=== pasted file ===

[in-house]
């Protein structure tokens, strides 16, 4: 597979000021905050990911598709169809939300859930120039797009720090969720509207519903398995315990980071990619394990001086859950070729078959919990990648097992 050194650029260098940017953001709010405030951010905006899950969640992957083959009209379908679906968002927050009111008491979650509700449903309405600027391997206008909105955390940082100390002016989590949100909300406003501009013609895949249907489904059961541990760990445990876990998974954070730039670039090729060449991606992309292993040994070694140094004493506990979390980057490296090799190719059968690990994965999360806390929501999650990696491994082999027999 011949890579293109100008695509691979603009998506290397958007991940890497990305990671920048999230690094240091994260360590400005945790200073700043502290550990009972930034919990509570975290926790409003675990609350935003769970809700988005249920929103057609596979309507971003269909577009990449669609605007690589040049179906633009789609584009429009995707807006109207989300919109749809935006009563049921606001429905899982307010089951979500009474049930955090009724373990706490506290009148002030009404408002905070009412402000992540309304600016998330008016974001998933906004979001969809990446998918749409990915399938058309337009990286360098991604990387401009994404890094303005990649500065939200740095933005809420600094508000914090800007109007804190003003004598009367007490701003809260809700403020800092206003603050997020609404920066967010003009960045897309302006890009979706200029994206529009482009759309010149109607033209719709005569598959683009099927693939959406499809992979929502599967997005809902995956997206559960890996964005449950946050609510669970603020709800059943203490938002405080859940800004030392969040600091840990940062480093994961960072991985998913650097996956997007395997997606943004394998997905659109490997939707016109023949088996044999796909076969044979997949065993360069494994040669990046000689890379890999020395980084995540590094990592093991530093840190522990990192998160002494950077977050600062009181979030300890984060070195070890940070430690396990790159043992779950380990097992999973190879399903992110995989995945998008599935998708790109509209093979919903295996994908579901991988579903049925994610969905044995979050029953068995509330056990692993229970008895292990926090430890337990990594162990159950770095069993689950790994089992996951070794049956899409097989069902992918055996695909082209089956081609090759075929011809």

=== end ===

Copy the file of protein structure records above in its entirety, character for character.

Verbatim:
[in-house]
């Protein structure tokens, strides 16, 4: 597979000021905050990911598709169809939300859930120039797009720090969720509207519903398995315990980071990619394990001086859950070729078959919990990648097992 050194650029260098940017953001709010405030951010905006899950969640992957083959009209379908679906968002927050009111008491979650509700449903309405600027391997206008909105955390940082100390002016989590949100909300406003501009013609895949249907489904059961541990760990445990876990998974954070730039670039090729060449991606992309292993040994070694140094004493506990979390980057490296090799190719059968690990994965999360806390929501999650990696491994082999027999 011949890579293109100008695509691979603009998506290397958007991940890497990305990671920048999230690094240091994260360590400005945790200073700043502290550990009972930034919990509570975290926790409003675990609350935003769970809700988005249920929103057609596979309507971003269909577009990449669609605007690589040049179906633009789609584009429009995707807006109207989300919109749809935006009563049921606001429905899982307010089951979500009474049930955090009724373990706490506290009148002030009404408002905070009412402000992540309304600016998330008016974001998933906004979001969809990446998918749409990915399938058309337009990286360098991604990387401009994404890094303005990649500065939200740095933005809420600094508000914090800007109007804190003003004598009367007490701003809260809700403020800092206003603050997020609404920066967010003009960045897309302006890009979706200029994206529009482009759309010149109607033209719709005569598959683009099927693939959406499809992979929502599967997005809902995956997206559960890996964005449950946050609510669970603020709800059943203490938002405080859940800004030392969040600091840990940062480093994961960072991985998913650097996956997007395997997606943004394998997905659109490997939707016109023949088996044999796909076969044979997949065993360069494994040669990046000689890379890999020395980084995540590094990592093991530093840190522990990192998160002494950077977050600062009181979030300890984060070195070890940070430690396990790159043992779950380990097992999973190879399903992110995989995945998008599935998708790109509209093979919903295996994908579901991988579903049925994610969905044995979050029953068995509330056990692993229970008895292990926090430890337990990594162990159950770095069993689950790994089992996951070794049956899409097989069902992918055996695909082209089956081609090759075929011809």